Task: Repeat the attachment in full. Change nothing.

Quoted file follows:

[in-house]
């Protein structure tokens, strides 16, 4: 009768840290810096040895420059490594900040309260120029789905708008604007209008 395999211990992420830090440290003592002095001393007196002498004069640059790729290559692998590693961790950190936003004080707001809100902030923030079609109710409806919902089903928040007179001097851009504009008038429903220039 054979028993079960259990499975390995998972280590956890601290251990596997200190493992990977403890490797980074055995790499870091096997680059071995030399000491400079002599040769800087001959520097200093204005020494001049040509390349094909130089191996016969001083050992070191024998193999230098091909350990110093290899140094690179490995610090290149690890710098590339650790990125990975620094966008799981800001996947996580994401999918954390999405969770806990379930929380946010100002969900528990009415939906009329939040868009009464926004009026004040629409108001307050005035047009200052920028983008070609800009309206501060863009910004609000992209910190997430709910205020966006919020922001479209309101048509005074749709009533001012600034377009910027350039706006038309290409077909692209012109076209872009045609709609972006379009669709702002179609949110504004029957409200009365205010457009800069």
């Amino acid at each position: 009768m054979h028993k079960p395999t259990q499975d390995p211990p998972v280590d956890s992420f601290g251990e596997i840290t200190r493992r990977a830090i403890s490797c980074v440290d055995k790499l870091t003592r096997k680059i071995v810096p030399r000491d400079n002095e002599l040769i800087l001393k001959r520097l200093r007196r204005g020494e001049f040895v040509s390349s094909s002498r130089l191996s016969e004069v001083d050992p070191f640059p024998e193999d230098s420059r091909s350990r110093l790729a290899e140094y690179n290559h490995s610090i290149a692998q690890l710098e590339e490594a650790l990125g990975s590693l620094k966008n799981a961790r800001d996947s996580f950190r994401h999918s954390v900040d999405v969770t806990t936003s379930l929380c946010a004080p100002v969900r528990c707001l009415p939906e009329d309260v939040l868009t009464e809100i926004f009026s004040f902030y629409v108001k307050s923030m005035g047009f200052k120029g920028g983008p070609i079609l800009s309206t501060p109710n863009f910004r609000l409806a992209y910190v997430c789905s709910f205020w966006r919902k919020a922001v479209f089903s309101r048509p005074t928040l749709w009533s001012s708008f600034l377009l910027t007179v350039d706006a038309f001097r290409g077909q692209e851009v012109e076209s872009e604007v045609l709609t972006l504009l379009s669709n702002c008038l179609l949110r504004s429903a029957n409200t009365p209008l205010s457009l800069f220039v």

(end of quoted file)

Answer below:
[in-house]
């Protein structure tokens, strides 16, 4: 009768840290810096040895420059490594900040309260120029789905708008604007209008 395999211990992420830090440290003592002095001393007196002498004069640059790729290559692998590693961790950190936003004080707001809100902030923030079609109710409806919902089903928040007179001097851009504009008038429903220039 054979028993079960259990499975390995998972280590956890601290251990596997200190493992990977403890490797980074055995790499870091096997680059071995030399000491400079002599040769800087001959520097200093204005020494001049040509390349094909130089191996016969001083050992070191024998193999230098091909350990110093290899140094690179490995610090290149690890710098590339650790990125990975620094966008799981800001996947996580994401999918954390999405969770806990379930929380946010100002969900528990009415939906009329939040868009009464926004009026004040629409108001307050005035047009200052920028983008070609800009309206501060863009910004609000992209910190997430709910205020966006919020922001479209309101048509005074749709009533001012600034377009910027350039706006038309290409077909692209012109076209872009045609709609972006379009669709702002179609949110504004029957409200009365205010457009800069």
């Amino acid at each position: 009768m054979h028993k079960p395999t259990q499975d390995p211990p998972v280590d956890s992420f601290g251990e596997i840290t200190r493992r990977a830090i403890s490797c980074v440290d055995k790499l870091t003592r096997k680059i071995v810096p030399r000491d400079n002095e002599l040769i800087l001393k001959r520097l200093r007196r204005g020494e001049f040895v040509s390349s094909s002498r130089l191996s016969e004069v001083d050992p070191f640059p024998e193999d230098s420059r091909s350990r110093l790729a290899e140094y690179n290559h490995s610090i290149a692998q690890l710098e590339e490594a650790l990125g990975s590693l620094k966008n799981a961790r800001d996947s996580f950190r994401h999918s954390v900040d999405v969770t806990t936003s379930l929380c946010a004080p100002v969900r528990c707001l009415p939906e009329d309260v939040l868009t009464e809100i926004f009026s004040f902030y629409v108001k307050s923030m005035g047009f200052k120029g920028g983008p070609i079609l800009s309206t501060p109710n863009f910004r609000l409806a992209y910190v997430c789905s709910f205020w966006r919902k919020a922001v479209f089903s309101r048509p005074t928040l749709w009533s001012s708008f600034l377009l910027t007179v350039d706006a038309f001097r290409g077909q692209e851009v012109e076209s872009e604007v045609l709609t972006l504009l379009s669709n702002c008038l179609l949110r504004s429903a029957n409200t009365p209008l205010s457009l800069f220039v």